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To determine the association between expectations to return to work and self-assessed recovery. Positive expectations predict better outcomes in many health conditions, but to date the relationship between expecting to return to work after traffic-related whiplash-associated disorders and actual recovery has not been reported. We assessed early expectations for return to work in a cohort of 2,335 individuals with traffic-related whiplash injury to the neck. Using multivariable Cox proportional hazard analysis we assessed the association between return to work expectations and self-perceived recovery during the first year following the event. After adjusting for the effects of sociodemographic characteristics, initial pain and symptoms, post-crash mood, prior health status and collision-related factors, those who expected to return to work reported global recovery 42% more quickly than those who did not have positive expectations (HRR = 1.42, 95% CI 1.26–1.60). Knowledge of return to work expectation provides an important prognostic tool to clinicians for recovery.
The public health importance of neck pain cannot be denied, with a recent best evidence synthesis reporting prevalence estimates of between 30 and 50% of the adult population per year . Traffic-related whiplash-associated disorder (WAD) is an important source of neck pain, is common and costly in developed countries, and is an important cause of chronic disability [9, 34, 35]. Moreover, WAD carries the reputation of being a disabling and incurable condition , constituting not only a major medical problem but placing an important burden on the health care systems and economies of industrialized countries .
Of particular importance to the injured person, their families, the health care system and insurance systems are both health recovery and return to work. However, the concept of recovery holds different meanings amongst individuals [1, 19], and as such, the lack of a uniform definition for recovery has allowed for a variety of indices to assess the clinical course, including return to work. While return to work is not identical with health recovery, it is an important surrogate measure of recovery, and timely return to work has both financial and personal implications [8, 16, 19]. However, it must be recognized that, as an outcome, return to work may not reflect other aspects of recovery since it may underestimate the true duration of disability as some individuals return to work prior to feeling like they are “recovered” [11, 15, 19]. This may lead to increased frequency of workers becoming re-injured, re-opening claims, and subsequently adding additional economic burden to health/insurance systems. Therefore, it becomes important to know whether there is a relationship between those who predict they will be able to return to work and how that relates to being “recovered.”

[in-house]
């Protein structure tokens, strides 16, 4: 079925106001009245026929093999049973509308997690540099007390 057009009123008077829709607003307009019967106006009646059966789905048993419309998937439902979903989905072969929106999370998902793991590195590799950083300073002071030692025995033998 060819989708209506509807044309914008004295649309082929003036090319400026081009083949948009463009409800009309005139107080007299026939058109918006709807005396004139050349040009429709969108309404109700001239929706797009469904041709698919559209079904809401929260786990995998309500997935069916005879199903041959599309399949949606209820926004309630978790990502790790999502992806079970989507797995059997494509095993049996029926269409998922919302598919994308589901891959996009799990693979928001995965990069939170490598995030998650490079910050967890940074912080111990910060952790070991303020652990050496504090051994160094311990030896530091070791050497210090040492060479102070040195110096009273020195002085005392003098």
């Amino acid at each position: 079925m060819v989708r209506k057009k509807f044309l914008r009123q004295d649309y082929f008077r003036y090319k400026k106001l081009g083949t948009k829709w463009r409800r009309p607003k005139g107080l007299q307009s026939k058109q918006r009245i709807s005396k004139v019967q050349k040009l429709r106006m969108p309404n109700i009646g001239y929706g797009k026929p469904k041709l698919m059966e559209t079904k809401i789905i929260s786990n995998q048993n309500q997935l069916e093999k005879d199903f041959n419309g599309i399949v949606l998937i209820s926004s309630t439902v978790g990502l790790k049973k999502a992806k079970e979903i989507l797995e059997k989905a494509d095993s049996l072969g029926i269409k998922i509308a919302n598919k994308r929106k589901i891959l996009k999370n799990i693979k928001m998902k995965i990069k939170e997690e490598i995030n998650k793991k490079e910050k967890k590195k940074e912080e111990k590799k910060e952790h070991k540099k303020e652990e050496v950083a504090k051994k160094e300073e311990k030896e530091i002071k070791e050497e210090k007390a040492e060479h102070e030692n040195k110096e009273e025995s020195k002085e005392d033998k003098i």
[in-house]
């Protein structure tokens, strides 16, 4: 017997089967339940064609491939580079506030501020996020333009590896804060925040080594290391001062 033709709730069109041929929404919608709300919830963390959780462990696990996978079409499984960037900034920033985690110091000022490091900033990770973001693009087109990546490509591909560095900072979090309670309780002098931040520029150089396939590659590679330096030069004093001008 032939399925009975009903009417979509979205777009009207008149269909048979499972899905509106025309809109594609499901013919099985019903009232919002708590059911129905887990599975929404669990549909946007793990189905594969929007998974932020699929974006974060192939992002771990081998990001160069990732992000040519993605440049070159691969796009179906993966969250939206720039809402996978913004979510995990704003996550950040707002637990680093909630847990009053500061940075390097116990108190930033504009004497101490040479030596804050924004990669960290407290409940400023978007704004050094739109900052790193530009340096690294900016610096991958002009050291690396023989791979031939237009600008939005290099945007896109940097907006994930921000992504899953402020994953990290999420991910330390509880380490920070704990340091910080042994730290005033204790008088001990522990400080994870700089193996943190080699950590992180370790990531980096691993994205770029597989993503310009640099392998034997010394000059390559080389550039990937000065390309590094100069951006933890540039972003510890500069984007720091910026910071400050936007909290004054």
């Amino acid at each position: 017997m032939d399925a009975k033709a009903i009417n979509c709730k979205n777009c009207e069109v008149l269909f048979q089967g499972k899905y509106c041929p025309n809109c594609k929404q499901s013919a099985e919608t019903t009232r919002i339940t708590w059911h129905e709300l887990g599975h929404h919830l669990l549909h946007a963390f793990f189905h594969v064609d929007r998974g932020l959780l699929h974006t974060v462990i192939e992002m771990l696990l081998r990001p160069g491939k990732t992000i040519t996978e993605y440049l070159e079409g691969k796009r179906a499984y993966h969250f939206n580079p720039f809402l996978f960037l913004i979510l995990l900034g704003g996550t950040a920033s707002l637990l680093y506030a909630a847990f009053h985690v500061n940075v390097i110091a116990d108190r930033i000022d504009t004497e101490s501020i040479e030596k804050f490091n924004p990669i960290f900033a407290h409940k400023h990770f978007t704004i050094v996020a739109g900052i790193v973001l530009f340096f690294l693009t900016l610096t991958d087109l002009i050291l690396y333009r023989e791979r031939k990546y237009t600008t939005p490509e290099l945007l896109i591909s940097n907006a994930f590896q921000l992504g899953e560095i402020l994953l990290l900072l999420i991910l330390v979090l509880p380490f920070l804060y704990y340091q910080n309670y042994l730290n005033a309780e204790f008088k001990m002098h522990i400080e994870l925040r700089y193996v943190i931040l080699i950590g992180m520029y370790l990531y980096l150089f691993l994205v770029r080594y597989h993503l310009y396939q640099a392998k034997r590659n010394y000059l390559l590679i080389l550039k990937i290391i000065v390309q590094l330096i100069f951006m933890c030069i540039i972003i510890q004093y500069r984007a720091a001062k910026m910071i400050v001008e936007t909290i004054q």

Health expectations have been demonstrated to predict actual health outcomes in a number of medical conditions, such as low back pain, myocardial infarction and weight loss programs . Two recent studies have also reported a positive relationship between expectations for recovery and actual recovery in WAD [5, 21]. Also, studies included in a recent systematic review report that there is strong evidence that recovery expectation is one of the most consistent predictors of return to work across studies for low back pain [12, 18, 26, 37]. What remains uncertain, yet of vital clinical utility, is whether those who expect to return to work also experience health recovery more quickly than those who do not expect to return to work.
Our study objective was to examine the association between positive return to work expectations and self-perceived global recovery following a traffic collision and resulting WAD. We hypothesize that those who have a positive expectation for return to work will have a recovery rate that is faster than those who do not.
The study included all eligible traffic-injury claimants in Saskatchewan, a Canadian province with approximately one million residents. Complete ascertainment of claimants was possible because Saskatchewan has a single traffic-injury insurer, Saskatchewan Government Insurance (SGI); and persons seeking health care for traffic injuries are required to make a claim with SGI. At the time of this study, the insurance system was a “no fault” system, which means that insurance benefits (e.g., payment for treatment, income replacement benefits, etc.) are available to the injured individual regardless of fault for the collision. Thus, the cohort captured all individuals involved in a collision who required treatment, income replacement or other benefits.
All insurance claimants completed the SGI Application for Benefits form, and this administrative data formed our baseline information. This questionnaire provided self-reported information on demographic and socioeconomic characteristics, data on the crash, injury-related symptoms, work status, expectations for recovery and for return to work and psychological mood. Those claimants who consented to be followed were interviewed at 6 weeks, 3, 6, 9 and 12 months after the crash using structured telephone interviews.